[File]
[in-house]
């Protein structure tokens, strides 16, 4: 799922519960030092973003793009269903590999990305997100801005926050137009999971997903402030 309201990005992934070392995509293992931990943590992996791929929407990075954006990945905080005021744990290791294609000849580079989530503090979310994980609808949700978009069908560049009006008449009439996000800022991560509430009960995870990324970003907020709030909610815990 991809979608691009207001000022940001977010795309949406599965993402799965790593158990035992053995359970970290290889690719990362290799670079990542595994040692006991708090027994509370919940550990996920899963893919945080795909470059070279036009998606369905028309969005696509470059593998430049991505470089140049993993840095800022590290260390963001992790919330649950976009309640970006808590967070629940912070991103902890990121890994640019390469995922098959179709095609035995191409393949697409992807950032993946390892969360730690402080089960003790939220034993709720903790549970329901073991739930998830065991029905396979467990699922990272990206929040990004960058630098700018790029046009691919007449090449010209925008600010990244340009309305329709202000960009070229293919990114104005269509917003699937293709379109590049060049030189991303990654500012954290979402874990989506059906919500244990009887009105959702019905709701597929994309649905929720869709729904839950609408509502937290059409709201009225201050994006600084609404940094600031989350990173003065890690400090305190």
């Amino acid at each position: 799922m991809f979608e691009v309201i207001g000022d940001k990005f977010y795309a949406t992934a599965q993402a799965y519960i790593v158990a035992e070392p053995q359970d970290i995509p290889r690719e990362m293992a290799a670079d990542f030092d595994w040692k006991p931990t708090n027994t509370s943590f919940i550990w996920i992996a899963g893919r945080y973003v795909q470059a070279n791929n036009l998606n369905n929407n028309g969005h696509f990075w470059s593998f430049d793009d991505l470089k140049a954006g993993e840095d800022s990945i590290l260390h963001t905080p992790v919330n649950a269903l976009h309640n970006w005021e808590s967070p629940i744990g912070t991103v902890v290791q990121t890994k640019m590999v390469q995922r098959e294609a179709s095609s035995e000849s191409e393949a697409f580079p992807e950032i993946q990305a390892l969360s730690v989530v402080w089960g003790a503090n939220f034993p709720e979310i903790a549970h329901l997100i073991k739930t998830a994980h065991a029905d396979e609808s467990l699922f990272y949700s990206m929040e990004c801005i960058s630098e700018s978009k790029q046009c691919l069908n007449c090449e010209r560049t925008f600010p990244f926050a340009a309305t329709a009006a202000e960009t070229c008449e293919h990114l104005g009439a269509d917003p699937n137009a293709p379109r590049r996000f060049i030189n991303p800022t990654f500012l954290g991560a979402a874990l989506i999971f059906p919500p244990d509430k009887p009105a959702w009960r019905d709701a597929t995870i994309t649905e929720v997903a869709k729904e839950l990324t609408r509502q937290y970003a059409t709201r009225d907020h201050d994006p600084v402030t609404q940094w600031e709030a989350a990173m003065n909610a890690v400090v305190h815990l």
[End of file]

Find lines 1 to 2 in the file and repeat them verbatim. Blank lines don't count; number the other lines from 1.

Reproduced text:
[in-house]
């Protein structure tokens, strides 16, 4: 799922519960030092973003793009269903590999990305997100801005926050137009999971997903402030 309201990005992934070392995509293992931990943590992996791929929407990075954006990945905080005021744990290791294609000849580079989530503090979310994980609808949700978009069908560049009006008449009439996000800022991560509430009960995870990324970003907020709030909610815990 991809979608691009207001000022940001977010795309949406599965993402799965790593158990035992053995359970970290290889690719990362290799670079990542595994040692006991708090027994509370919940550990996920899963893919945080795909470059070279036009998606369905028309969005696509470059593998430049991505470089140049993993840095800022590290260390963001992790919330649950976009309640970006808590967070629940912070991103902890990121890994640019390469995922098959179709095609035995191409393949697409992807950032993946390892969360730690402080089960003790939220034993709720903790549970329901073991739930998830065991029905396979467990699922990272990206929040990004960058630098700018790029046009691919007449090449010209925008600010990244340009309305329709202000960009070229293919990114104005269509917003699937293709379109590049060049030189991303990654500012954290979402874990989506059906919500244990009887009105959702019905709701597929994309649905929720869709729904839950609408509502937290059409709201009225201050994006600084609404940094600031989350990173003065890690400090305190």